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NEWS
December 6, 2012
Op-ed contributor Joanne Cavanaugh Simpson argues that the Hostess Company's bankruptcy demonstrates the negative effects of the anti-obesity movement ("An unhealthy fear," Nov. 21). But the demise of Hostess was not caused by the anti-obesity movement, and Ms. Simpson never presents any evidence that movement directly affected the company. Ms. Simpson claims that Hostess is a "victim of another movement sweeping the country over the past couple of decades: 'low-fat' and 'health food' trends, and the current government-sponsored anti-obesity campaign.
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HEALTH
By Meredith Cohn, The Baltimore Sun | March 21, 2014
When Samantha Kuczynski contemplated the biggest dietary problem in her lunch recently, she didn't point to the chicken wrap sandwich or the french fries. It was the dollop of ketchup that caught the eye of the 24-year-old Center Stage props artisan, who was eating outside recently. The World Health Organization has identified "hidden" sugars in processed foods as a major threat to people's weight and teeth - the condiment contains about a teaspoon of sugar in every tablespoon - and the agency proposed earlier this month that people limit the sweetener to just six teaspoons daily.
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BUSINESS
By Andrea K. Walker, The Baltimore Sun | July 18, 2011
Natural Markets Restaurants Inc. has opened eight of its Fresh & Green's supermarkets in Maryland and Washington, D.C., as it takes advantage of space made available by the departure of a rival grocery chain. Superfresh closed 25 stores earlier this month as its bankrupt parent, the Great Atlantic & Pacific Tea Co., looked to cut costs and raise money to pay creditors. It found buyers for 12 of the stores but wasn't able to sell the others. The Fresh & Green's stores had all been opened by Monday, but will continue to stock up in coming weeks, the company said in a release.
ENTERTAINMENT
By Kristine Henry,
The Baltimore Sun
| April 11, 2013
Breathe Books in Hampden says it will add a health-food cafe to its store next month. Owner Susan Weis-Bohlen says all the offerings will have at least one of five features: gluten free, vegan, vegetarian, raw or Ayurvedic -- Ayurveda is a holistic type of medicine that originated in India. This goes along with the store's stated mission to provide "books, music, and spiritual and inspirational items to help people continue their practice and journey. " "We will not be using white flour or white sugar; every ingredient will have some sort of nutritional quality," said Weis-Bohlen, who also lectures about Ayurvedic medicine at the University of Maryland's medical school.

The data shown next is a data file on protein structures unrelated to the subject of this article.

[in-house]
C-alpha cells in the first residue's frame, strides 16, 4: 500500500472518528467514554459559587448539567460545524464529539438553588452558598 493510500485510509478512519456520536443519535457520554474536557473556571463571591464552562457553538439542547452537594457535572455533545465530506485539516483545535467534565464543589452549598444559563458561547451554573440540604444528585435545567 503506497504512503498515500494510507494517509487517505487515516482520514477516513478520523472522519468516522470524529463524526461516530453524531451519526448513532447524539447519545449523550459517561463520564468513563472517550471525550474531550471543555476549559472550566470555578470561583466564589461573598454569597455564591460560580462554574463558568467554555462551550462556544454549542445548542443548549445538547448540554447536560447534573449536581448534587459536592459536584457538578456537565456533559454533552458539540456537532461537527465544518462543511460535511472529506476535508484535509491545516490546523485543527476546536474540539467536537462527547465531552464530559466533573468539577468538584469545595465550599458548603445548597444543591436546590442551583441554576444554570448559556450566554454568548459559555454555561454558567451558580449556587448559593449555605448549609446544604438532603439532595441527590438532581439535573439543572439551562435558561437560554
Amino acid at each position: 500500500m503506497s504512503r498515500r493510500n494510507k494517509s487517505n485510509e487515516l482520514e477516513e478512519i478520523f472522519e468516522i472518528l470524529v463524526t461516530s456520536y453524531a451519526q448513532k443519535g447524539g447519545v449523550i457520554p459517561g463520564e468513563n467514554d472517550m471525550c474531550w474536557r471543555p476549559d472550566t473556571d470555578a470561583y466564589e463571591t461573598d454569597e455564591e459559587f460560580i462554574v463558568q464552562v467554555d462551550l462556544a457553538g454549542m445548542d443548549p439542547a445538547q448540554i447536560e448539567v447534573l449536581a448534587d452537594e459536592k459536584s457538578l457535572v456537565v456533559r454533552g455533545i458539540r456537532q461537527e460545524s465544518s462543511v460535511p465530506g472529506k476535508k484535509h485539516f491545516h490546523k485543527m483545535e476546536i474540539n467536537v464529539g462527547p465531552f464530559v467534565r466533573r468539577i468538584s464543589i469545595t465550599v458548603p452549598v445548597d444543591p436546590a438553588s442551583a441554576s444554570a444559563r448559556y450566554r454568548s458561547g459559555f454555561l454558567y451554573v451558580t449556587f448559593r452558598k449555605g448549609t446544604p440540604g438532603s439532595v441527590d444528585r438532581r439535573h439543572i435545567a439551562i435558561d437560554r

FEATURES
By William Rice and William Rice,CHICAGO TRIBUNE | March 20, 1996
At first glance, the gracefully rolling farm country in southeastern Pennsylvania, home to the butter-, cream- and pastry-loving Pennsylvania Dutch, might seem the wrong place to launch a healthy eating crusade. Over the years here, "healthy" has meant copious, as in "healthy portions."But swimming upstream comes easily to people who direct the Rodale Press of Emmaus, near Allentown, publishers of lifestyle books and a dozen periodicals including Prevention and Organic Gardening.Tom Ney, former restaurant chef and since 1979 test-kitchen director, food editor and food service supervisor for Rodale, says the approach is to "coach" readers and employees into a "more healthful everyday diet."
FEATURES
By Liz Atwood and Liz Atwood,SUN STAFF | September 13, 2000
Looking for puffed rice flavored with spinach and kale? Have a hankering for ginseng ginger ale or maple-rosemary marinade? Well, Baltimore, your wait is almost over. You'll be able to find those items and more at Trader Joe's, a quirky cross between a health-food store, supermarket and discount center, which opens Friday in Towson. This will be the fourth Maryland location for the company that started as a convenience store in California and has grown to 131 locations in 11 states by catering to consumers who relish the unusual but don't want to pay a lot for it. "We've had 15 calls a day from people wanting to know when we're opening," said Mark Grumbach, the store's manager, who is called "commander" in keeping with Trader Joe's nautical theme.
NEWS
September 6, 2012